• Dutch
  • Frisian
  • Saterfrisian
  • Afrikaans
Show all
2.3 Clausal complements to Nouns

Characteristically, nouns taking a clausal complement are nouns denoting propositional or, more generally, speech-act content, such as the nouns Fertälster ‘story’, Fräige ‘question’ and Belofte ‘promise’. The clausal complement may either be finite or infinitival.


A noun may take a finite clausal complement. In the example below, it has the form of a clause introduced by a question word (a wh-clause):

Under do Jungere koom ju Fräige ap, wäl fon him die Grootste waas.
among the boys came the question up who of them the greatest was
Then there arose a reasoning among them, which of them was the greatest.

The example above is an example of syntactically subordinated indirect speech. Syntactic subordination is signalled by the word order characteristic of syntactically subordinated clauses, with the tensed verb at the end of the clause. Indirect speech is signalled, in the example above, by the past tense of the verb. In the example above, the complement clause is an interrogative clause introduced by the question word wäl ‘who’, in keeping with the meaning of the governing noun Fräige ‘question’. A declarative clause can also be found as the complement to a noun, as in the example below:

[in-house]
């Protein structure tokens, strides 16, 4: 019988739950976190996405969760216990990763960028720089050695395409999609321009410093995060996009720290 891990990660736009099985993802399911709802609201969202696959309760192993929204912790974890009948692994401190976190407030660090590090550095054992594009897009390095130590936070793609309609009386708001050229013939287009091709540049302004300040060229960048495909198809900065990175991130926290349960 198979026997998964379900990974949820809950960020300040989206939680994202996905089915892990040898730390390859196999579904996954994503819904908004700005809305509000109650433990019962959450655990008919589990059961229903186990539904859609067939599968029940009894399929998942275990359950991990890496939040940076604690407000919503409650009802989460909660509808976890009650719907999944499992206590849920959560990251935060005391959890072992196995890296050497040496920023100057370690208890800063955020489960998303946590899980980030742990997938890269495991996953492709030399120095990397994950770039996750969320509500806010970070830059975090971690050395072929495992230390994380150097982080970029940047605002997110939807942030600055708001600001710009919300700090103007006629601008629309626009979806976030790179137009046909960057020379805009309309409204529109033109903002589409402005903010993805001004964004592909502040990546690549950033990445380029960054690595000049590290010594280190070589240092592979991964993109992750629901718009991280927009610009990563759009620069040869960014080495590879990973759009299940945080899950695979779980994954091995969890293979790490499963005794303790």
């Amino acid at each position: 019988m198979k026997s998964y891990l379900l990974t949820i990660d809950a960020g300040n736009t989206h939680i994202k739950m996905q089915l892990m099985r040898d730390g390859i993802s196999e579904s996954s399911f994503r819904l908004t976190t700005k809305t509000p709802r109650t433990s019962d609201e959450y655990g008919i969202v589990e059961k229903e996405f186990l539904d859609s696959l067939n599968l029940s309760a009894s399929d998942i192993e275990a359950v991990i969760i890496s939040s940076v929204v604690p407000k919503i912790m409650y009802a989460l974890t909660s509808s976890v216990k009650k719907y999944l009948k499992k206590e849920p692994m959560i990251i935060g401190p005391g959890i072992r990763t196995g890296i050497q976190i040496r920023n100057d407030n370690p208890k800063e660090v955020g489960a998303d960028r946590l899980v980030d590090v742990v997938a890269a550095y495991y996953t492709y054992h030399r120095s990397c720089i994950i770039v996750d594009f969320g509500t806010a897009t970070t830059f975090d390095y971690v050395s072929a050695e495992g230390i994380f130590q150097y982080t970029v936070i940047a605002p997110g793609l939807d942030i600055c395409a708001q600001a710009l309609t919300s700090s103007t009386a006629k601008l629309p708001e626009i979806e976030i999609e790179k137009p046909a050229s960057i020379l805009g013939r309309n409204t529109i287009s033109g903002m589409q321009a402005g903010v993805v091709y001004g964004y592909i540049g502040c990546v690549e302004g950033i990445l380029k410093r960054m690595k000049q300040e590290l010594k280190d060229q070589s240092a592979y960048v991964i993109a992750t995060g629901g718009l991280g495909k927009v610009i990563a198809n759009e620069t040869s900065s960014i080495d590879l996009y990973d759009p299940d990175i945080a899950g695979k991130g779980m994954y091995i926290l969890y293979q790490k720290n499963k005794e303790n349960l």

Die Ienfaal is mie tou ju Tied kemen, dät uus Bäidene Klavier spieljen lere kuden.
the idea is me at the time come that our children piano play learn could
The thought occurred to me at the time that our children could learn to play the piano.

With certain nouns, it is also possible to use an infinitival clause as a complement.

    printreport errorcite